And none of you guys seem to realize that ESC research is done on embryos that were headed for the incincerator anyway.

            If ESC treatments become viable, IVF leftovers do not provide a sufficient supply for more than a tiny fraction of the people who would request treatment

            Besides, many people will still have ethical problems with forcibly "harvesting" parts / cells from people, even if they are headed for the incinerator. Didn't we just have this same debate a few years ago with harvesting condemned criminals for organs? "And none of you guys seem to realize that these organs are being taken from people who were headed for

            • If ESC treatments become viable, IVF leftovers do not provide a sufficient supply for more than a tiny fraction of the people who would request treatment

              Citation needed. These are self-renewing cells. It's not like you need to sacrifice one embryo for each patient.

              Besides, many people will still have ethical problems with forcibly "harvesting" parts / cells from people, even if they are headed for the incinerator. Didn't we just have this same debate a few years ago with harvesting condemned criminals for organs? "And none of you guys seem to realize that these organs are being taken from people who were headed for the electric chair anyway."

              You slipped "people" in there. You realize of course that's a not exactly a clear cut issue. It's a major difference between the execution and ESC.

              In a word, if you want it, spend your own money on it, and don't just get upset and call people ignorant when they don't share your priorities. Other people have legitimate needs for this cash, and there's only so much of it to go around.

              I don't think enough people would be willing to spend their tax money on defense to actually support an army. I don't want any of my tax money going overseas to Iraq or Israel, yet that's not an option. The idea that you should get to decide where

              • by HanClinto (621615)

                If ESC treatments become viable, IVF leftovers do not provide a sufficient supply for more than a tiny fraction of the people who would request treatment

                Citation needed. These are self-renewing cells. It's not like you need to sacrifice one embryo for each patient.

                True -- in some previous treatments, each patient may be implanted with brain tissue from as many as seven aborted donors [nytimes.com]. Granted, that was before isolated stem cells were in use, but for ESCs to move from the laboratory into the doctor's office, unless we plan on keeping all of our patients on immunosuppressants, I was under the impression that SCNT or some other form of "therapeutic cloning" is necessary to obtain ESCs that are usable cells that won't cause rejection. Ultimately you're right -- it's ha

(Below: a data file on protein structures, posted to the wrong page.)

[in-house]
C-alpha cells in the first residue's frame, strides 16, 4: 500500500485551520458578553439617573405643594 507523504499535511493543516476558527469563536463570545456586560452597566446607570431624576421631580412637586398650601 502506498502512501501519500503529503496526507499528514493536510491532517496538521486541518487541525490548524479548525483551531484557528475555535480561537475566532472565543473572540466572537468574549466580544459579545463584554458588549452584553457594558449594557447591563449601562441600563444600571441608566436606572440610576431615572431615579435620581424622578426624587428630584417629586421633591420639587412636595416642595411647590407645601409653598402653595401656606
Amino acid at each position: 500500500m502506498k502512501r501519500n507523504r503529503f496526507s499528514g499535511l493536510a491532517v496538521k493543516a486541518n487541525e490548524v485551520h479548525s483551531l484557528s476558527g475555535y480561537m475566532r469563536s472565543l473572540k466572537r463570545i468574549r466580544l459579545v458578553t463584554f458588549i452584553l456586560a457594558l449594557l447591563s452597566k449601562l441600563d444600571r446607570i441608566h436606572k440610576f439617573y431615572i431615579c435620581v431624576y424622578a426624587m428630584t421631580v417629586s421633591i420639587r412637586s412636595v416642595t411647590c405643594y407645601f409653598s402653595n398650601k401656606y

• These are self-renewing cells. It's not like you need to sacrifice one embryo for each patient.

                  True -- in some previous treatments, each patient may be implanted with brain tissue from as many as seven aborted donors [nytimes.com]. Granted, that was before isolated stem cells were in use,

                  The article there was talking about fetal brain tissue, not embryonic stem cells. Fetal brain tissue cannot be expanded in vitro, ESC do. That 1992 study used seven fetuses presumably for that reason: there is so little tissue per fetus and you can't just grow it to as much as you need.

                  but for ESCs to move from the laboratory into the doctor's office, unless we plan on keeping all of our patients on immunosuppressants, I was under the impression that SCNT or some other form of "therapeutic cloning" is necessary to obtain ESCs that are usable cells that won't cause rejection.

                  Right, which is one reason why IPSC is more promising. And that reminds me we've gotten off on a tangent. When you implied that IVF would not supply enough ESC for -therapy- I should have pointed out that ESC probably are

                  • Re: (Score:3, Informative)

                    by HanClinto (621615)

                    Right, which is one reason why IPSC is more promising.

                    FWIW, I fully support IPSC. There already exist over a hundred treatments using them, and I see every reason to concentrate effort on expanding this research line.

                    When you implied that IVF would not supply enough ESC for -therapy- I should have pointed out that ESC probably aren't going to be used for therapy, they're used for research.

                    But you said, "These are self-renewing cells. It's not like you need to sacrifice one embryo for each patient." -- by saying "patient", we were continuing on the line of "treatment", not "research". If ESCs are to be used on patients, and we don't intend to keep them on immunosuppressants, then SCNT requires that we don't just create and sacrifi

    • by jgtg32a (1173373)
      psst let me let you in on a little secret if it's an article about stem cells actually being used in some treatment they are adult stem cells
  • by BJ_Covert_Action (1499847) on Tuesday September 22, 2009 @06:47PM (#29509741) Homepage Journal